An Inhalable Hybrid Biomimetic Nanoplatform for Sequential Drug Release and Remodeling Lung Immune Homeostasis in Acute Lung Injury Treatment

ACS Nano. 2023 Jun 27;17(12):11626-11644. doi: 10.1021/acsnano.3c02075. Epub 2023 Jun 7.


Interactions of lung macrophages and recruited neutrophils with the lung microenvironment continuously aggravate the dysregulation of lung inflammation in the pathogenesis of acute lung injury (ALI) or acute respiratory distress syndrome (ARDS). Either modulating macrophages or destroying neutrophil counts cannot guarantee a satisfactory outcome in ARDS treatment. Aimed at inhibiting the coordinated action of neutrophils and macrophages and modulating the hyper-inflammatory condition, an inhalable biomimetic sequential drug-releasing nanoplatform was developed for the combinatorial treatment of ALI. The nanoplatform (termed D-SEL) was made by conjugating DNase I, as outer cleavable arms, to a serum exosomal and liposomal hybrid nanocarrier (termed SEL) via a matrix metalloproteinase 9 (MMP-9)-cleavable peptide and then encapsulating methylprednisolone sodium succinate (MPS). In lipopolysaccharide (LPS) induced ALI in mice, the MPS/D-SEL moved through muco-obstructive airways and was retained in the alveoli for over 24 h postinhalation. DNase I was then released from the nanocarrier first after responding to MMP-9, resulting in inner SEL core exposure, which precisely delivered MPS into macrophages for promoting M2 macrophage polarization. Local and sustained DNase I release degraded dysregulated neutrophil extracellular traps (NETs) and suppressed neutrophil activation and the mucus plugging microenvironment, which in turn amplified M2 macrophage polarization efficiency. Such dual-stage drug release behavior facilitated down-regulation of pro-inflammatory cytokines in the lung but anti-inflammatory cytokine production through remodeling lung immune homeostasis, ultimately promoting lung tissue repair. This work presents a versatile hybrid biomimetic nanoplatform for the local pulmonary delivery of dual-drug therapeutics and displays potential in the treatment of acute inflammation.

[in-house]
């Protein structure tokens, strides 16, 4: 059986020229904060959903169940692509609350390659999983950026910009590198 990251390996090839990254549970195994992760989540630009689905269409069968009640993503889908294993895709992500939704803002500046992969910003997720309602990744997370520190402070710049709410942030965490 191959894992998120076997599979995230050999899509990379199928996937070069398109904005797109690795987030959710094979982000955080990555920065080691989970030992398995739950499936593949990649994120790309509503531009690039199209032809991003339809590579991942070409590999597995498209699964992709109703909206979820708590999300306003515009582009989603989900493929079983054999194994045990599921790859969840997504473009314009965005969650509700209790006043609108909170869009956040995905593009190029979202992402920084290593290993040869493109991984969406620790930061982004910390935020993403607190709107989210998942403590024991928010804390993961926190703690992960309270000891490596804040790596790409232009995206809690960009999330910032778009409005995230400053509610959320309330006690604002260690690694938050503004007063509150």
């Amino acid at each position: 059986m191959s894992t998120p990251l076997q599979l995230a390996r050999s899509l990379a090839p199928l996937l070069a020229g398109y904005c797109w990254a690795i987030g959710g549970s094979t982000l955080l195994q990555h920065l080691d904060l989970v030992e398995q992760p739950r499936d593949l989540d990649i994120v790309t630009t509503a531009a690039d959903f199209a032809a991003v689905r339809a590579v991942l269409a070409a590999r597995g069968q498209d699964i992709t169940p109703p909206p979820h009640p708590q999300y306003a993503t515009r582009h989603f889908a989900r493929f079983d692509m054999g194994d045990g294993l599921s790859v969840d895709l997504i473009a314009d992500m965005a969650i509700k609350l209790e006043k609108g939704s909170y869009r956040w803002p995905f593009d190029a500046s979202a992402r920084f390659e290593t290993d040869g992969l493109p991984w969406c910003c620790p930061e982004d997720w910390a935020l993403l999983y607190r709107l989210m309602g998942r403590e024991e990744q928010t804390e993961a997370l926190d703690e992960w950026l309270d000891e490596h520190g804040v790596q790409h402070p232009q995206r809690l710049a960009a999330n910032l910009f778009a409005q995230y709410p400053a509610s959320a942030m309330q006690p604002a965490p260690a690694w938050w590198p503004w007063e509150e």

Keywords: NETosis inhibition; acute lung inflammation; exosome-based drug delivery; macrophage polarization; mucus permeation; pulmonary drug delivery.

Publication types

  • Research Support, Non-U.S. Gov't

MeSH terms

  • Acute Lung Injury* / chemically induced
  • Acute Lung Injury* / drug therapy
  • Acute Lung Injury* / metabolism
  • Animals
  • Biomimetics
  • Deoxyribonuclease I
  • Drug Liberation
  • Homeostasis
  • Lipopolysaccharides
  • Lung / metabolism
  • Matrix Metalloproteinase 9 / metabolism
  • Mice
  • Respiratory Distress Syndrome* / drug therapy
  • Respiratory Distress Syndrome* / pathology


  • Matrix Metalloproteinase 9
  • Deoxyribonuclease I
  • Lipopolysaccharides